Husband-wife team, Tim and Erin Archuleta of ICHI Sushi, a tiny sushi bar in San Francisco, review a film about sushi legend Jiro Ono.
After watching Jiro Dreams of Sushi, I told my husband that it felt like I had seen a two-hour cinematic love letter. Tranquil footage of the familiarity of tiny plastic kitchen timers for rice; toasting nori (seaweed); scaling fish; butchering whole hirame (fluke); the familiar sounds of hands slapping and two fingers repeatedly pressing nigiri into place — it was a visual pattern that reinforced our daily routine.
Eighty-five year-old Jiro Ono has spent 75 years of his life dedicated to the art and spirit of attaining the status of being a shokunin. Shokunin is kind of a hard concept to explain; it’s like being a craftsman, but not to be confused with someone dabbling in a craft. It’s the aspiration of repeated perfection and completing one’s work with an overall purpose of serving the higher good and the people. Being called a shokunin is a compliment and status of the highest order when bestowed by Jiro to his sushi apprentices.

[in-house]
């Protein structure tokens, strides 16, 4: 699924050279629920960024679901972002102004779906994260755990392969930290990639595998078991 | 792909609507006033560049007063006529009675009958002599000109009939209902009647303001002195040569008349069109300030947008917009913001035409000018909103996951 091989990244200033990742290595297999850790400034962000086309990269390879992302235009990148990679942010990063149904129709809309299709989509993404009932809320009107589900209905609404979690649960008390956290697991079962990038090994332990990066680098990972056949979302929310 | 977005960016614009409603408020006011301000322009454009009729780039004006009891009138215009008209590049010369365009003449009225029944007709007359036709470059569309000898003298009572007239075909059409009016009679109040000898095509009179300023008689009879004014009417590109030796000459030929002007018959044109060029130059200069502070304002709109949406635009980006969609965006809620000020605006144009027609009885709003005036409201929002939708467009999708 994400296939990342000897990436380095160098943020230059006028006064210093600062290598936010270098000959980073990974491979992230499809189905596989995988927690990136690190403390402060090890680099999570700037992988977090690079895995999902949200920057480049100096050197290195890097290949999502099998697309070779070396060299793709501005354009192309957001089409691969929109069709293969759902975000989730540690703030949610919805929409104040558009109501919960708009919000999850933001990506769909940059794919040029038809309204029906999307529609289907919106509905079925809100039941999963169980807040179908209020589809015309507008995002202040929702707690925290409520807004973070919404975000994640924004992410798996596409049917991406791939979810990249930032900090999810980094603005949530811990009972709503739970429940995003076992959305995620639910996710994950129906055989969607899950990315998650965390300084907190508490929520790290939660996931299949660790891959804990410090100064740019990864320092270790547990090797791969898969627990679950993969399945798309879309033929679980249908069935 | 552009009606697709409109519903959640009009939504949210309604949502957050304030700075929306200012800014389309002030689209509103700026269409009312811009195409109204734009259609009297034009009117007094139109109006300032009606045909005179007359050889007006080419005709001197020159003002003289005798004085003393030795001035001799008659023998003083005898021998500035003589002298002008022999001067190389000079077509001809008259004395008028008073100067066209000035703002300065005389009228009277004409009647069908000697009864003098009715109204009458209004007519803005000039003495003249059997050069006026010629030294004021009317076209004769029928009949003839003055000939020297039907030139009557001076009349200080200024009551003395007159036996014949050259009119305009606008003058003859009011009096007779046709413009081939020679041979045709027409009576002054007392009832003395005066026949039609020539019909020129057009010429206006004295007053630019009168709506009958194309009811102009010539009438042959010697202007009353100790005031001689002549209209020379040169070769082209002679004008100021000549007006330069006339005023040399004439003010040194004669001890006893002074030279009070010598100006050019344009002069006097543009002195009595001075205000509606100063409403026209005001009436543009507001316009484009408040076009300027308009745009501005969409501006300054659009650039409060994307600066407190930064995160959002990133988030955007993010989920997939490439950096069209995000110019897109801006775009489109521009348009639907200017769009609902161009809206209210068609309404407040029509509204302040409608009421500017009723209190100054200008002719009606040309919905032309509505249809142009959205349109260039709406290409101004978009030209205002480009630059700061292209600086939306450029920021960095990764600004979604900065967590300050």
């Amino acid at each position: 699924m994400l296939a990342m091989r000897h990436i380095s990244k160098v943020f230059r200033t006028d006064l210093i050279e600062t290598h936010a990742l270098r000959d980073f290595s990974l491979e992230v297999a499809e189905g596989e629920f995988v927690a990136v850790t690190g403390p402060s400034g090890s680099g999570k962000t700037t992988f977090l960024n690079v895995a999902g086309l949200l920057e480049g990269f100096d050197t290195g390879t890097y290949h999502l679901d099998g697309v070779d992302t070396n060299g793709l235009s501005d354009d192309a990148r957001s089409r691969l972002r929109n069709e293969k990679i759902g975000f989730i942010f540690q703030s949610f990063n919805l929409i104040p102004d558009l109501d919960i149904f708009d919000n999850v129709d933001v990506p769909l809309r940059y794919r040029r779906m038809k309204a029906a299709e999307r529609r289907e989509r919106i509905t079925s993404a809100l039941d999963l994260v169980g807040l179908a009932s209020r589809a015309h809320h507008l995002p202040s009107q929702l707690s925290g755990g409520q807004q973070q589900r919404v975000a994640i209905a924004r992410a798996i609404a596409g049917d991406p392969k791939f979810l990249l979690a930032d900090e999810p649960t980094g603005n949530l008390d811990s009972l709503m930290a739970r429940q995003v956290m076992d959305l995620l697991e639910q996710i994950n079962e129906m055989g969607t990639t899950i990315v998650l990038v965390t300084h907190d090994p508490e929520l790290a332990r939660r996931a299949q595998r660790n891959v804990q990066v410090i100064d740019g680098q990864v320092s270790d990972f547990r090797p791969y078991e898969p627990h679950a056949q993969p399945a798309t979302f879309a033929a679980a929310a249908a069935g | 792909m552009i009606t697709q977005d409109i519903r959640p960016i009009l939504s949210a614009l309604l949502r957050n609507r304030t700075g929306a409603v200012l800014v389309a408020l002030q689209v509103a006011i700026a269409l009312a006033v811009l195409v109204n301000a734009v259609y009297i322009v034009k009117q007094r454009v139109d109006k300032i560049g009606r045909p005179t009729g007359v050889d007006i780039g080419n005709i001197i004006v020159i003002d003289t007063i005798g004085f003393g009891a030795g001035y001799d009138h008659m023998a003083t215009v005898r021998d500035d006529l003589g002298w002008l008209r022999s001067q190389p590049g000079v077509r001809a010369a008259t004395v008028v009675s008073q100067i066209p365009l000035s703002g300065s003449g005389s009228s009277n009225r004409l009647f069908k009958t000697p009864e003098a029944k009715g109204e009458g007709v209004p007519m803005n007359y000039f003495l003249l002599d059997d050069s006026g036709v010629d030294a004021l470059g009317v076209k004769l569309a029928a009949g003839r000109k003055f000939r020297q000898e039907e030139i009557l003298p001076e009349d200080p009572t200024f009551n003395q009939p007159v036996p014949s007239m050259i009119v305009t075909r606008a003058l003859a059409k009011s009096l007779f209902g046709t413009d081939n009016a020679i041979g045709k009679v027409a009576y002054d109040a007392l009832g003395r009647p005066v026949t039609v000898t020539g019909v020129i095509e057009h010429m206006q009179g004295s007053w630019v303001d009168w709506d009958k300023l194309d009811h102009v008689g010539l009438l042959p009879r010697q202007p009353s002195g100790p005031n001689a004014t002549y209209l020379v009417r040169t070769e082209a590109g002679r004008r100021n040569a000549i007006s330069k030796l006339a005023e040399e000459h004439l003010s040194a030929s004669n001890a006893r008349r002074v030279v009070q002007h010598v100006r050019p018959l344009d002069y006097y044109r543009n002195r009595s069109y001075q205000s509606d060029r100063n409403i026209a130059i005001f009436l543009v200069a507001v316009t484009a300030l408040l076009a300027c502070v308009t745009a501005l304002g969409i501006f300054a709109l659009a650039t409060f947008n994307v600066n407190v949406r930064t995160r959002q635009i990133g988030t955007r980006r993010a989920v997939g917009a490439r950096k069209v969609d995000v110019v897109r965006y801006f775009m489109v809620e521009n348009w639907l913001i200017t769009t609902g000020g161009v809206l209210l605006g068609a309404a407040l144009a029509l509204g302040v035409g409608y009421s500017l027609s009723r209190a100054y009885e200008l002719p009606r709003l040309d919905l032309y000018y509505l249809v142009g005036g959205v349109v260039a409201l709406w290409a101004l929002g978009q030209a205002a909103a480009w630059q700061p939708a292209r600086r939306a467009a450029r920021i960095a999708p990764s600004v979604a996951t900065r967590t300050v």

And, as in most kitchen cultures, there’s a language, an unspoken pact agreed upon by all participants: 1. Chef is in charge. 2. When Chef gives direction or a critique, respond only ‘Yes’ and do it exactly as s/he says. 3. Strive to improve constantly. 4. Do it the same (correct) way every time. The film reflects this familiar aesthetic for any chef, line cook, or those of us who have worked at restaurants and paid any attention to what goes on behind the burners.